Building and Updating your Email Database Best practices for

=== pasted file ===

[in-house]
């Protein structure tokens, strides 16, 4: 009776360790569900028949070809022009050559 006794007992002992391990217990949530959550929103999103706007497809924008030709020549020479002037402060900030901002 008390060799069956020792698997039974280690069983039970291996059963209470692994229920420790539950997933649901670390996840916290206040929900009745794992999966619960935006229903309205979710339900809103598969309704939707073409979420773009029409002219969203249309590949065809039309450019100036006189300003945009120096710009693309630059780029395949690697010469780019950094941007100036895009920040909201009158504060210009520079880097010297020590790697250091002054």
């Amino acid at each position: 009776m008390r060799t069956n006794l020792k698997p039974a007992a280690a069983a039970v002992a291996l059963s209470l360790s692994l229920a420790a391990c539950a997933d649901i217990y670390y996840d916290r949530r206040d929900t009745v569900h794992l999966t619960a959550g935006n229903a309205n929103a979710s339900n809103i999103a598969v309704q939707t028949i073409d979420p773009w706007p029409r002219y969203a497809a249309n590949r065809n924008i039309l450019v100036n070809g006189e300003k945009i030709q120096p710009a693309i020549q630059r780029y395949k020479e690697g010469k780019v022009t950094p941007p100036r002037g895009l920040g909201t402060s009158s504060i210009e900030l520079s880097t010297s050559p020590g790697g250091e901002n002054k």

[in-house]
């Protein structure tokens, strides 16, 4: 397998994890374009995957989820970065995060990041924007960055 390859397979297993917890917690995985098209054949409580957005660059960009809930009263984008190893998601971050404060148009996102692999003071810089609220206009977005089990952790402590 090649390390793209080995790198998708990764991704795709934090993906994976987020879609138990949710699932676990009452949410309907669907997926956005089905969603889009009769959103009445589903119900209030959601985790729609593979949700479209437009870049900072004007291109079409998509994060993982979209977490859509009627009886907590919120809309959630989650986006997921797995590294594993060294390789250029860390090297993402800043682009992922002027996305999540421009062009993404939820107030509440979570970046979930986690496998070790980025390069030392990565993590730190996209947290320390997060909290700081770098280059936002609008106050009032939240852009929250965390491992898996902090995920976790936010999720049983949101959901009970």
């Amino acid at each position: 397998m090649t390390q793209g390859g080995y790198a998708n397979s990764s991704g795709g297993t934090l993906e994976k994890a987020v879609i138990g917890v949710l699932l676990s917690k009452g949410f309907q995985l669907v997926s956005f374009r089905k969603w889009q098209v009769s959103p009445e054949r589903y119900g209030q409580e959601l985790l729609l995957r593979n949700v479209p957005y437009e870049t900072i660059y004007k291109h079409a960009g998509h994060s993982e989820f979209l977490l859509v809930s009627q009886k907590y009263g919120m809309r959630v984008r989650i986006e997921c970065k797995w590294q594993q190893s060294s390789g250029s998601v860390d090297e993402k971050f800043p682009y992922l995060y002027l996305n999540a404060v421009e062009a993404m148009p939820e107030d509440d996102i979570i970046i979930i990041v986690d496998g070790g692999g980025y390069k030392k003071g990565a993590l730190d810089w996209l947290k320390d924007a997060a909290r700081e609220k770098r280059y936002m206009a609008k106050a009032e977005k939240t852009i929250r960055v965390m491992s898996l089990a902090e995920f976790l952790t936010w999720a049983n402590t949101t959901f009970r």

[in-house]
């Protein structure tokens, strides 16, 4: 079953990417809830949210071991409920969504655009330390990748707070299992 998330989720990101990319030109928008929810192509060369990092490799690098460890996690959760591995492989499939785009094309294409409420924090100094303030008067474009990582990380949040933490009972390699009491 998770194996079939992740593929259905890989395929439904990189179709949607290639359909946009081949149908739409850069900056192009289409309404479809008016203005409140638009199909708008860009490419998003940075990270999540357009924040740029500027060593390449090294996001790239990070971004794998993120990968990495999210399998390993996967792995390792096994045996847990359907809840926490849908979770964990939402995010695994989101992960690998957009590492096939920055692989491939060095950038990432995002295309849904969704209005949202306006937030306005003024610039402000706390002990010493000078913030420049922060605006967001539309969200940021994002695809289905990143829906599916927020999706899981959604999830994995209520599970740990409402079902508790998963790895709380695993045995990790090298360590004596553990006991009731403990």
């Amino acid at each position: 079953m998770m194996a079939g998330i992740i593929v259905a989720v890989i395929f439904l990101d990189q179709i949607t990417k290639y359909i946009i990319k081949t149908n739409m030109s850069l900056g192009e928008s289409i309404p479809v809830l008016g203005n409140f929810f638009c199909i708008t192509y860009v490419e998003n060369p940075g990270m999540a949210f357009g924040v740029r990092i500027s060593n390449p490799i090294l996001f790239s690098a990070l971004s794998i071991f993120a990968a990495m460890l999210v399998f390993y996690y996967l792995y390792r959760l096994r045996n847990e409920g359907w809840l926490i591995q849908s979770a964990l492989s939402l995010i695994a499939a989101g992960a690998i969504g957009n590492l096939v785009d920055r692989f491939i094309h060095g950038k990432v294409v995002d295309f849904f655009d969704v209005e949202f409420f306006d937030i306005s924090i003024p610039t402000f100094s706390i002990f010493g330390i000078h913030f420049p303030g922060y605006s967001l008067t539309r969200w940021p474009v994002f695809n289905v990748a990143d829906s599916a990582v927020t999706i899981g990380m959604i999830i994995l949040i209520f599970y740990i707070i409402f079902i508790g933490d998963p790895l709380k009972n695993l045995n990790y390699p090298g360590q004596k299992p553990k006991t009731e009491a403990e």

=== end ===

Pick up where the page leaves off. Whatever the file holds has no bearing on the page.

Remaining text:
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Building and Updating your Email Database: Best practices for establishing online relationships with your donors and advocates By Rita Allen, Manager/Nonprofit Group, FreshAddress, Inc. If you are responsible for maintaining your well deserved and valued relationships with your donors and advocates, you should step into the waters of building your email files with serious caution. With the available social networking opportunities exploding daily, it’s difficult to know how best to develop online relationships with your constituents without alienating them in the process. According to M&R Strategic Services “eNonprofit Benchmark Study”, • While social media gets most of the buzz lately, email clearly is still king, at least for now. • The number of online gifts and total dollars raised online continue to increase; the increase in number of gifts helped to offset a decline in average gift from $86 to $71 • Email lists continue to grow, but at a slower rates than in past studies; almost 20% of email addresses go bad every year due to bounces or unsubscribes Fortunately, there are proven means of building and updating your email databases and keeping your organization’s brand in the forefront of your valued donors’ attention. Each can be a brilliant marketing tactic or a customer relations debacle. This article is a frank look at ten critical issues to be considered by savvy marketers trying to grow and update their lists. Direct List-Building Options Before you even consider other options, are you already asking everywhere for email addresses? On your website or landing pages? At all points of sale? Through your call centers? Via social networks? Have you attempted to request an email address or reconnect via direct mail? Organically-grown email addresses are the least costly to obtain and will provide you with the low- hanging fruit. But even doing everything right will probably only yield email addresses for approximately 25% of your constituent or donor base, and your growth rate, while steady, might not meet your marketing goals. Once you have optimized your web site and constituent contact points for the above, here are a couple of other time-tested methods for building your email address database. Email appending is a quick and effective way to build an email database by utilizing a vendor who will match opt-in email addresses to your donor/advocate postal records. An email appending vendor will match your input file to opt-in email addresses from licensing websites and then send a permission message on your organization’s behalf (with the look and feel of coming from your organization) to confirm deliverability. In approximately twenty business days, a reputable vendor will provide to your organization guaranteed deliverable email addresses for 10% to 20+% of your donor/advocate postal records so that you can begin to build an online relationship with them. Email Change of Address (ECOA) can help you reconnect with those with whom you have lost contact due to a bouncing or inactive email address. Re-engaging with your valued constituents online is typically a welcomed reconnection, by matching volunteered updates to your bouncing and inactive records. An ECOA process will provide matches from one unique electronic identifier (i.e. bouncing/inactive email address) to another unique electronic identifier (current preferred email address), thereby providing you with greater assurance that the updated email address is the right email address for your existing donor/advocate. Doing Your Homework When Evaluating Vendors Before you decide on a service partner, take time for a little sleuthing. Find out who they are, what their industry reputation is, who their clients are, and where they’re located. Ask for references. Be wary of vendors with incomplete contact information, match rates that seem too good to be true, or unverified clients, employees, or testimonials on their website. Knowledge, expertise, and hands-on experience may sometimes be difficult to determine so it’s best to use reputation and integrity as your initial screens. Ask the vendor how long they’ve been in business, which professional associations they belong to, what kind of industry presence they have, who their partners and clients are, and what other services they offer. Don’t risk being a guinea pig for some fly-by- night company. Selecting a Vendor Ever heard the expression “a penny wise and pound foolish?” The least expensive solution is not always the best solution. If you do opt for a low-cost provider, be sure you know exactly how that vendor is providing you quality service and results for that bargain-basement price. A poorly-performed email append can bring down your entire email program and the few pennies you saved per address will pale in comparison to the revenues lost and damaged reputation you’ll incur by picking up invalid email addresses and spamtraps. As for ECOA services, check to make sure your provider operates a website where these old and new email address updates are collected. Again, in purchasing any email address services, let “buyer beware” be your mantra as there are many companies offering ECOA and other opt-in email database services that are doing something altogether different behind the curtain. Appending and ECOA Best Practices Yikes! Watch out! Building or updating a third-party or prospect list is not recommended unless you want a high spam complaint rate. And a high spam compliant rate will ruin your email reputation and result in your emails getting blocked or blacklisted. When utilizing email database services, be sure you only use only your donor or member lists (i.e. individuals with whom you have a relationship that never got around to giving you their email addresses for one reason or another or have forgotten to update their email address with your organization). Insist on 100% Opted-In Data A high-quality, trustworthy vendor should be able to promise you 100% opt-in (volunteered) email addresses (with detailed opt-in info, including source information and date & time stamp). Your vendor should be able to tell you exactly where their data came from. On a related note, insist that your vendor send a permission message to their email address matches to confirm deliverability and provide your donors and advocates with an opportunity to opt out before results are returned to you. Most vendors’ opt-in databases have bounce rates of 30% to 50% or more. We’ve seen some as high as 80%. Without the added screen of a permission message, you or your ESP risk experiencing these same high bounce rates when messaging raw results. Doing so could result in your being blocked or blacklisted by the ISPs: not pretty... Insist on List Cleaning and Suppressions as Part of Your Database Process Your vendor should automatically perform robust hygiene services on your list—scrubbing and eliminating typos, errors, and other problematic addresses from their raw matches—to ensure your results are clean and deliverable. In addition, your vendor should adhere to all CAN-SPAM regulations and run all required suppressions, including FCC Wireless Domains, the DMA’s Do Not Email list, and your own unsubscribe list. They should also discuss other optional suppressions that may be legally required for your industry, such as the Utah and Michigan Child Protection Acts. Bottom line, your vendor should be as vigilant with your data as it is with its own. Insist on 100% Guaranteed Deliverable Results Any emails you pay for should be deliverable. Period. Not only that, but they should also be the preferred email addresses of your specific donors and/or advocates. If they bounce (within a reasonable post-append grace period)—and 1%-3% of results typically do—your vendor should credit your account immediately. Don’t settle for a credit towards a future project that you might never want to do with this vendor. Pay attention to the Importance of Your Opted-Out Email Results As previously mentioned, part of your email append process and Email Change of Address service should include permission messaging, where the newly-appended email addresses of your donors and advocates are presented the opportunity to opt out of an email relationship with your organization. Respect and protect their privacy rights as well as your organization’s reputation by ensuring your deliverable email results file is accompanied by a list of any recipients who opted out. And honor those unsubscribes! Sending Personalized Email Messages to Household Append Results A marketer’s nightmare is a personalized email flub (e.g. sending email@example.com an email with the salutation “Dear Beth”). Not only might it give poor Bill an identity crisis, but it probably completely alienates you from any future email relationship with that household. Be careful. If your email appends are the result of a household match, skip the personalization. On the other hand, if your emails are a result of an individual append, go for it. Segmenting New Data from your House list Just because you now have the email addresses of your donors and/or advocates doesn’t necessarily mean they’re ready to donate or sign that petition! Yes, they are familiar with your organization, but they didn’t ask you directly to solicit them via email. So, how do you handle these newly-appended and/or updated email addresses? • Send an unobtrusive “welcome message” to your newly appended email addresses that introduces them to this new mode of communication with you and explains its value— what kinds of information, offers, and/or ideas you’ll be sending them, and how often • Explain that the cost savings for you translates into more monies available for those that truly need help • Re-engage your constituents with value added text and any new offerings (e.g. newsletters, company highlights, online opportunities to contribute or engage, etc.) • Don’t just begin by asking them to make a contribution; build your online relationship first like you would build any relationship A word to the Wise: Don’t expect your appended emails to immediately start performing as well as those in your house file. Have realistic expectations. Marketing studies have shown that it takes anywhere from 7-10 impressions to get someone to notice. Email is no different than any other marketing medium. Eventually, these emails will perform as well as those on your house list. Excerpt from: The Convio Online Marketing Nonprofit Benchmark Index™ Study “In a world of increasing email spam, geographical mobility, and job hopping, the rate of attrition for most nonprofits’ email files will likely increase unless they continue to engage with their constituents and proactively provide ways for constituents to update their email addresses and communication preferences.” Like fish in the refrigerator…some things begin to spoil after time: Be ready to message your new and updated email addresses as quickly as your vendor provides them to you. With an approximately 20-30% attrition rate each year…be cautious. When you first start messaging your appended email addresses, you should expect a few bounces due to unpaid accounts, full mailboxes, and everyday Internet issues. A handful of complaints are also not unusual as you are messaging recipients at an email address they didn't directly provide to you. You can prepare for this in advance by alerting your member response department and putting extra effort into crafting your welcome message. If you decide to pursue an Email Append or Email Change of Address service, play by the rules. Be sure to pay serious attention to planning, pricing, and process. When performed in an ethical, conservative, and conscientious manner, Email Change of Address and Email Appending services can provide you with guaranteed deliverable email addresses for up to 15- 25% or more of your donor/advocate base on your first project. The potential gains in revenue growth, market penetration, and deeper relationships with your constituents are yours for the taking… and yours for the losing. Just be careful to tread carefully and work with a partner that shares a similar philosophy! Rita Allen, Manager of Nonprofit Group; Senior Account Executive In addition to servicing Fortune 1000 clients, Rita is responsible for managing the Nonprofit Group at FreshAddress, Inc. She is an active member of the DMA Nonprofit Federation (including a seat on the Membership Committee), a contributor to the DMA Nonprofit Federation Journal, author of industry white papers, and a frequent participant at national Nonprofit Technology Network events as well as a participant and speaker at local and DMA Nonprofit Federation conferences. Rita’s previous experience includes national sales with the Art Institutes and American Showcase as well as corporate marketing and sales with The Chocolate Dipper/Boston. She earned her BS in Art Education from SUNY Buffalo.